In closing, I see my segment of the market increasing in value over the next 10 years as we move back to “Replacement Cost” from extremely depressed levels. I see Rents increasing as demand for quality rentals increase along with inflation rates in the 5%-10% range for several years over the next decade. I see a risk of rising interest rates but, if I had to predict, I could see the Fed Fund’s rate staying under 2% for the next decade as there is not currently a “fiat currency” in the world strong enough to replace the dollar as the reserve currency.

With this prediction I will keep buying as many distressed rentals as I can to ensure I never say the following statement: “I wish I had bought more during the down market”.

Good Investing

Photo: Joel Bombardier

About Author

Michael Zuber is an active buy-and-hold real estate investor who still has a full-time job. Michael is not an agent or broker, and simply uses the internet and agent relationships to drive his business. He currently averages at least one deal a month and has developed laser focus on his 5 step process.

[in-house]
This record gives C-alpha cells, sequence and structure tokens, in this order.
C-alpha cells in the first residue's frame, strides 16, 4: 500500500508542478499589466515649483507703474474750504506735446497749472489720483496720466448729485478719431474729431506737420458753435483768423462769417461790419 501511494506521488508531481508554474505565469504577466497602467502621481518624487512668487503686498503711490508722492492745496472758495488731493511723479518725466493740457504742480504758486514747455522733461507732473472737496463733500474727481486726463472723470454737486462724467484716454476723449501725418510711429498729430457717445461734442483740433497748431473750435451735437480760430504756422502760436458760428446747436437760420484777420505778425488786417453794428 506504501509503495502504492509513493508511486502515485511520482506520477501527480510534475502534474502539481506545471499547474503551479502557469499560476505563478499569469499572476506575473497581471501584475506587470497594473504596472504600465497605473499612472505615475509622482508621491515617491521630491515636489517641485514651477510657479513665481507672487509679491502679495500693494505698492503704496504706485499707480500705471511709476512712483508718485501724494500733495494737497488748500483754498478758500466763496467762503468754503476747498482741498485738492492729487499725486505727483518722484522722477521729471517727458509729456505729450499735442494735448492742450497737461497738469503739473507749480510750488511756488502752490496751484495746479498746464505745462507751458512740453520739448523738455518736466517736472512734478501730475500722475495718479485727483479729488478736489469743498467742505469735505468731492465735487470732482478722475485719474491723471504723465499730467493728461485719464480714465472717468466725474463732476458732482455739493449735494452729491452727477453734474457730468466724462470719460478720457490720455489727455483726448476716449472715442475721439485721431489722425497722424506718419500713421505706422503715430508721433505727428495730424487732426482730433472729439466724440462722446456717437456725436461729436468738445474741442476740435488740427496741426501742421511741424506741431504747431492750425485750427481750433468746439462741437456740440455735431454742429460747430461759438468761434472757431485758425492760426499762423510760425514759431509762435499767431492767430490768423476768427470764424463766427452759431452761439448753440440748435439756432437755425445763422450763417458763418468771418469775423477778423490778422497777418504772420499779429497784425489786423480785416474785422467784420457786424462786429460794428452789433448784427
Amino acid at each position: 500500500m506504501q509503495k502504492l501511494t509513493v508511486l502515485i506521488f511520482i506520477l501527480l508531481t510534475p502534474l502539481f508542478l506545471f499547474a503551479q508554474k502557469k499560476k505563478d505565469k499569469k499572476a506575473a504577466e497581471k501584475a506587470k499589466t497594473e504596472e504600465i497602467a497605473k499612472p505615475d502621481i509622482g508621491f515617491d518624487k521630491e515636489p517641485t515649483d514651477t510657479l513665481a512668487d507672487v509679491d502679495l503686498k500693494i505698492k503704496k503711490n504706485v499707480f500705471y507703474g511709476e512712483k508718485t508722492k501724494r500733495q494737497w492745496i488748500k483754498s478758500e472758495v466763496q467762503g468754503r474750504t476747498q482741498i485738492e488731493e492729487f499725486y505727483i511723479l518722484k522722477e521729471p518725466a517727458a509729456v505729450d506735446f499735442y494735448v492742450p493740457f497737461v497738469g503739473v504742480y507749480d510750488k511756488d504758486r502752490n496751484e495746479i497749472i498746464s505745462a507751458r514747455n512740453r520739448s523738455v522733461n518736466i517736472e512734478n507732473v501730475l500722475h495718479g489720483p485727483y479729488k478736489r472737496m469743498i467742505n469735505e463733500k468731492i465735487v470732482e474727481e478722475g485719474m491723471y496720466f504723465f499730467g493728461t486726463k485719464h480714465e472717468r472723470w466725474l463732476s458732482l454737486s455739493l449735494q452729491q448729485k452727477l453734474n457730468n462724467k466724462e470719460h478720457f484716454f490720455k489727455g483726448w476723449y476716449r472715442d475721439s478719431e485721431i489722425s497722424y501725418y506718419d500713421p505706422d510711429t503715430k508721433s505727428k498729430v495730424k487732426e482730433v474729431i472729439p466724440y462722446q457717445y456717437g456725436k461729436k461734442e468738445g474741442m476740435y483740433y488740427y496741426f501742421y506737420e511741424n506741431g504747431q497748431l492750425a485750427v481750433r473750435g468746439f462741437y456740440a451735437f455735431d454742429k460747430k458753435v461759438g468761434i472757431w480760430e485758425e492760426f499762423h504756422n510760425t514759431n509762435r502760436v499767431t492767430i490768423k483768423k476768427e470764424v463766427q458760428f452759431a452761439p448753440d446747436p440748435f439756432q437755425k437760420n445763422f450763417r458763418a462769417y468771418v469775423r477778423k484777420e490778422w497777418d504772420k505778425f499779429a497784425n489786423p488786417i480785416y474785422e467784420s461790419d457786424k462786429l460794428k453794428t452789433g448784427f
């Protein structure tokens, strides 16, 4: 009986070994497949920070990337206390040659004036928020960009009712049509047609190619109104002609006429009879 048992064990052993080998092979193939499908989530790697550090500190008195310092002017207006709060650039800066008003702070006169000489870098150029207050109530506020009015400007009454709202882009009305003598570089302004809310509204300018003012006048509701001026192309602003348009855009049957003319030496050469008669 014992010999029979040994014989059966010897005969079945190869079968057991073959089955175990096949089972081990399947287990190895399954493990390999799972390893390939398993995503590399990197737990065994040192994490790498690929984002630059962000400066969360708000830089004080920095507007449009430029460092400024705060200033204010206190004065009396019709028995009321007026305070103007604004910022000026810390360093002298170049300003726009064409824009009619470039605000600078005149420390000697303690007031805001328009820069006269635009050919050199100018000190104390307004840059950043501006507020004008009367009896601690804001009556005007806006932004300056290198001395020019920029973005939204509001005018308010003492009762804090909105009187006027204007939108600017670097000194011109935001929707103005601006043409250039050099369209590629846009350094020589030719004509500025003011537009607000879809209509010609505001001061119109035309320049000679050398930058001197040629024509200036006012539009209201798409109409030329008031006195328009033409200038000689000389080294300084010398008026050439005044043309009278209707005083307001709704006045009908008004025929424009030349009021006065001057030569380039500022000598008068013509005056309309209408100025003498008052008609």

1. Good article Michael. I do agree with the bathtub analogy, just not sure yet how steep the slope will be on the back side… perhaps a bit more shallow than on the front side. However, I must ask how ‘raise some taxes’ helps cure our national debt? We have a spending problem. Of course, if by ‘raise some taxes’ you mean that we need to increase overall tax revenues by getting 23 million Americans back to work and growing the economy, then I would agree.

    • Steve

      I agree 100% that we have a spending problem and we need to cut spending in a big way. But I also understand politics and if we are going to get something done it will have to be give and take so I say for every $5 in Spending cuts they can raise taxes $1 until we have a balanced budget

      Good Investing